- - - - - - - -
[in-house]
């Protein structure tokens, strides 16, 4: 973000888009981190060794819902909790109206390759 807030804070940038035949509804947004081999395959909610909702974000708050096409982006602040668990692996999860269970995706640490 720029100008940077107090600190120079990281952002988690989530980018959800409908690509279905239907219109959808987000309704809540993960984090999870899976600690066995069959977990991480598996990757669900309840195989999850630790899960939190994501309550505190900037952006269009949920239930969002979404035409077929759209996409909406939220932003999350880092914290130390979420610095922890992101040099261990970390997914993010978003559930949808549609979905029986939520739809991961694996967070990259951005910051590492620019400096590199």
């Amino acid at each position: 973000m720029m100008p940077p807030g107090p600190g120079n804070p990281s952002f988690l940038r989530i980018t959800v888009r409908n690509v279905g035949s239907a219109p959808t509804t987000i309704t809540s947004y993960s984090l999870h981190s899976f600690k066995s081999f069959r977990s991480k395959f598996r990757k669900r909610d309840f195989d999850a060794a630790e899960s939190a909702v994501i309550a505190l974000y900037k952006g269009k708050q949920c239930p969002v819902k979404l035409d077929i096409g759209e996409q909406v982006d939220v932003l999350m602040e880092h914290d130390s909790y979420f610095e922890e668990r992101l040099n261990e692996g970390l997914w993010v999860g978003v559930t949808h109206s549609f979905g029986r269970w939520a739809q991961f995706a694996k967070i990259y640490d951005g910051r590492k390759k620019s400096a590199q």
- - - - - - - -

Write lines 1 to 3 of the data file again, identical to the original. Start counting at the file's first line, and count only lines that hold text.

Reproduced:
[in-house]
């Protein structure tokens, strides 16, 4: 973000888009981190060794819902909790109206390759 807030804070940038035949509804947004081999395959909610909702974000708050096409982006602040668990692996999860269970995706640490 720029100008940077107090600190120079990281952002988690989530980018959800409908690509279905239907219109959808987000309704809540993960984090999870899976600690066995069959977990991480598996990757669900309840195989999850630790899960939190994501309550505190900037952006269009949920239930969002979404035409077929759209996409909406939220932003999350880092914290130390979420610095922890992101040099261990970390997914993010978003559930949808549609979905029986939520739809991961694996967070990259951005910051590492620019400096590199």
């Amino acid at each position: 973000m720029m100008p940077p807030g107090p600190g120079n804070p990281s952002f988690l940038r989530i980018t959800v888009r409908n690509v279905g035949s239907a219109p959808t509804t987000i309704t809540s947004y993960s984090l999870h981190s899976f600690k066995s081999f069959r977990s991480k395959f598996r990757k669900r909610d309840f195989d999850a060794a630790e899960s939190a909702v994501i309550a505190l974000y900037k952006g269009k708050q949920c239930p969002v819902k979404l035409d077929i096409g759209e996409q909406v982006d939220v932003l999350m602040e880092h914290d130390s909790y979420f610095e922890e668990r992101l040099n261990e692996g970390l997914w993010v999860g978003v559930t949808h109206s549609f979905g029986r269970w939520a739809q991961f995706a694996k967070i990259y640490d951005g910051r590492k390759k620019s400096a590199q």